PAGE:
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Proceedings of the International Plant Propagator's Society

Vol. 50

Fiber Pots with Spin Out for Nursery Crop Production

John M. Ruter

pp: 509-512


Nurseries have been using pots made from recycled paper fiber for years. Fiber pots have been traditionally used in the northern states for short-term crops like chrysanthemums, bare-root material such as roses and fruit trees, and for fieldgrown shrubs. In the southeast, however, fiber pots quickly deteriorate and were not accepted as a viable alternative for commercial production.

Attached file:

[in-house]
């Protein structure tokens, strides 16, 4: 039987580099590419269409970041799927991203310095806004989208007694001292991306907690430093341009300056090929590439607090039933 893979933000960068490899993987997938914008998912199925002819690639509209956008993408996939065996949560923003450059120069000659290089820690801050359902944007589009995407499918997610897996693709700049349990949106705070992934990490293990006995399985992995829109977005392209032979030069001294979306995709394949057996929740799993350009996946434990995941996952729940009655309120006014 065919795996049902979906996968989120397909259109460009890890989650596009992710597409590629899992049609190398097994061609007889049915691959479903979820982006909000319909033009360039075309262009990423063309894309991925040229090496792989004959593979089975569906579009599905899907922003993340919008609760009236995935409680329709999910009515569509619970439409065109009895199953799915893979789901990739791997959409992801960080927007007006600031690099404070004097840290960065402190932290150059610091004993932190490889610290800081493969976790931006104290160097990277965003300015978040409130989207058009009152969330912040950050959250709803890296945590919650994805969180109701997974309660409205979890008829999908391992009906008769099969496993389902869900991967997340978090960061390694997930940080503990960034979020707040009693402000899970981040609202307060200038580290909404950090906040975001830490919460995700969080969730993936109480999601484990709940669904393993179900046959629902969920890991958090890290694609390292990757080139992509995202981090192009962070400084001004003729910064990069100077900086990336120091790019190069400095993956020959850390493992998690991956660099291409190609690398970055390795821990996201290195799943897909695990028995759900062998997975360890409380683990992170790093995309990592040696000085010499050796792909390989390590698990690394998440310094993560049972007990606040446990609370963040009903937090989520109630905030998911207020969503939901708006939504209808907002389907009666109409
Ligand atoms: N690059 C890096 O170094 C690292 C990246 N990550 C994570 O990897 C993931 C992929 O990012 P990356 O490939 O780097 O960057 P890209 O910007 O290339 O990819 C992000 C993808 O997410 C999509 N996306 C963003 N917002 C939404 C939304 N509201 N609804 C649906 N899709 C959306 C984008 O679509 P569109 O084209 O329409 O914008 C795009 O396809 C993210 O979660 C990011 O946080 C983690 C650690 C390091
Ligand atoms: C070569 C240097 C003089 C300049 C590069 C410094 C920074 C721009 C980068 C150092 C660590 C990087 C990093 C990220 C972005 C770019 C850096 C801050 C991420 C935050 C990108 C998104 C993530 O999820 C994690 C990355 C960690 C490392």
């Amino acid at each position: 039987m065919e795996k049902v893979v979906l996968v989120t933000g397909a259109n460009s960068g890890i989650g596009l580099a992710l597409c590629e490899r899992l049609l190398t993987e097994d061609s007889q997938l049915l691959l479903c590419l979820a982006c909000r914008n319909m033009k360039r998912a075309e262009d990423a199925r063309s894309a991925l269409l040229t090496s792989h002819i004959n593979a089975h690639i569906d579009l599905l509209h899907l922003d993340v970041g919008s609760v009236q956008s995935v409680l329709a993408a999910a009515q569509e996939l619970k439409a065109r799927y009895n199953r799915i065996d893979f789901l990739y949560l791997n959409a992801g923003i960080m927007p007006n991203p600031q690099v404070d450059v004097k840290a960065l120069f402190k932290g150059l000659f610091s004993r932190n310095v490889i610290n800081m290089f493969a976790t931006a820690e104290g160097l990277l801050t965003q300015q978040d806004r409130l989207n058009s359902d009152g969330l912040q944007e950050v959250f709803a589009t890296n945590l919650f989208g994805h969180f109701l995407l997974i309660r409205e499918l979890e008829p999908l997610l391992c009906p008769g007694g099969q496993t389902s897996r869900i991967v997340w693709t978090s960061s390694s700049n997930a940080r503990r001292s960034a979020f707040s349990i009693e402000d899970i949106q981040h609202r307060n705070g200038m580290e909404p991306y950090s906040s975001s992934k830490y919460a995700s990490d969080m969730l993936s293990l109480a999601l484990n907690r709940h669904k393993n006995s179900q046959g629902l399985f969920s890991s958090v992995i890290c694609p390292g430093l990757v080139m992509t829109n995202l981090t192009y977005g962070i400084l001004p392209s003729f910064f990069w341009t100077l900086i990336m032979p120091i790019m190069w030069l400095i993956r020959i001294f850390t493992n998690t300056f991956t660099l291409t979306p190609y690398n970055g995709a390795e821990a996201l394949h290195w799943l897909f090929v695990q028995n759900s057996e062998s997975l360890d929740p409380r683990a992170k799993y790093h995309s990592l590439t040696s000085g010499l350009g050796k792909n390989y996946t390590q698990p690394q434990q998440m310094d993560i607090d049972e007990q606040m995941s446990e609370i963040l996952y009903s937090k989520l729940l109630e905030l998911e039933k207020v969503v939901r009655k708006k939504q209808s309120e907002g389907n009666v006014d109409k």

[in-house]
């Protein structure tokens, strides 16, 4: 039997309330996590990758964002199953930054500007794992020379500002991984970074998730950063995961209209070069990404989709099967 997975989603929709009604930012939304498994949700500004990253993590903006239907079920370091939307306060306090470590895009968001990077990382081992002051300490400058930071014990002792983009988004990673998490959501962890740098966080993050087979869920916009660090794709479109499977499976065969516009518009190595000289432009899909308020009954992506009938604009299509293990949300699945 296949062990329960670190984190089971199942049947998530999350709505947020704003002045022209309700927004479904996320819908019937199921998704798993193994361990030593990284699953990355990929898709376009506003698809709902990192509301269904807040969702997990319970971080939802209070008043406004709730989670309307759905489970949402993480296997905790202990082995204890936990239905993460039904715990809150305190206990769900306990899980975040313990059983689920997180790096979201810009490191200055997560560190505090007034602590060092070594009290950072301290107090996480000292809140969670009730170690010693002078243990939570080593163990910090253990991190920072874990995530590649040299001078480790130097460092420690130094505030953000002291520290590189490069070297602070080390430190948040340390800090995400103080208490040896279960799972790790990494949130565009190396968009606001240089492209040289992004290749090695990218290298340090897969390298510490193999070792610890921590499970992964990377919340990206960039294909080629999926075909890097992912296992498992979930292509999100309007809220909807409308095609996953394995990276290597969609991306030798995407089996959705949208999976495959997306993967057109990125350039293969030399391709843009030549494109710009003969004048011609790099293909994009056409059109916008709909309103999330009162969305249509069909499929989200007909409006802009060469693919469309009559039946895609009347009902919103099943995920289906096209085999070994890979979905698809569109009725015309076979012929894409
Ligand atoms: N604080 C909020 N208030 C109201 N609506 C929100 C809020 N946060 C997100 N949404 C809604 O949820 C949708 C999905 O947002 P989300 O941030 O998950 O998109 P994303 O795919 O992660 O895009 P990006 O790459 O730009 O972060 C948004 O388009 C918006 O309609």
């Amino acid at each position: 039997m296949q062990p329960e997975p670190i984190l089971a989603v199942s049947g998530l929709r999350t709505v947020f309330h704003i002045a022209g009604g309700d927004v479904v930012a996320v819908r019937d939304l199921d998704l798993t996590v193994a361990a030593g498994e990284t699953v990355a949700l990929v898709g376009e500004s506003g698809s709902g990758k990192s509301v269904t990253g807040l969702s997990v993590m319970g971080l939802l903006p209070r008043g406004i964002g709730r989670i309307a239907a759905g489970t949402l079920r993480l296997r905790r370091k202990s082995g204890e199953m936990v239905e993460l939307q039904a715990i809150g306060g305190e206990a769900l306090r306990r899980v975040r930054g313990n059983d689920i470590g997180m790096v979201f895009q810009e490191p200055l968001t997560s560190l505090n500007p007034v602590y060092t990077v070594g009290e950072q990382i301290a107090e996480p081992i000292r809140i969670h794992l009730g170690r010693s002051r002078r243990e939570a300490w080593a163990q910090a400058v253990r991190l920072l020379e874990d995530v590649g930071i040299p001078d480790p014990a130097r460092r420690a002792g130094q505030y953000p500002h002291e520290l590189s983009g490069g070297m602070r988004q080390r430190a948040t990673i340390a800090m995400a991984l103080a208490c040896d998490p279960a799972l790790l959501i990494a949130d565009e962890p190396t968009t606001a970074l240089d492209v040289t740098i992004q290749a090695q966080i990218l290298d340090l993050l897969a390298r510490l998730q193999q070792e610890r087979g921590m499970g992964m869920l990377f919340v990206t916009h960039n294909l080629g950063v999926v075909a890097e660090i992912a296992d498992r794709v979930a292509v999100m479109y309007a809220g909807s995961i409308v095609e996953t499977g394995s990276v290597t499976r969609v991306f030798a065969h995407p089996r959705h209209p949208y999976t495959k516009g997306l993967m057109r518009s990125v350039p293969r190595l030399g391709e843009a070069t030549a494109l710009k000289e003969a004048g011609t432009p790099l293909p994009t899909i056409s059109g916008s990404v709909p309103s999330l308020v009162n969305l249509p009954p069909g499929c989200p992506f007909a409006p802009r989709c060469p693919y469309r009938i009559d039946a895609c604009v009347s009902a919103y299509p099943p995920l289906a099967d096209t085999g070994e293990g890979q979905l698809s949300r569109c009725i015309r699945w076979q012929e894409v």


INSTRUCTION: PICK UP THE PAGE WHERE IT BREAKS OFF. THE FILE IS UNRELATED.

Copper compounds have been used since the 1970s to inhibit root growth in container-grown plants. In the early 1990s, Spin Out (copper hydroxide) was approved for controlling root growth in containers. Copper works by causing a mildly toxic reaction when root tips come in contact with copper-containing surfaces. Since most root tips are not killed, the benefit of coming in contact with copper is increased root branching. Plants grown in pots treated with copper hydroxide do not have malformed root systems or roots matted against the substrate: container interface.

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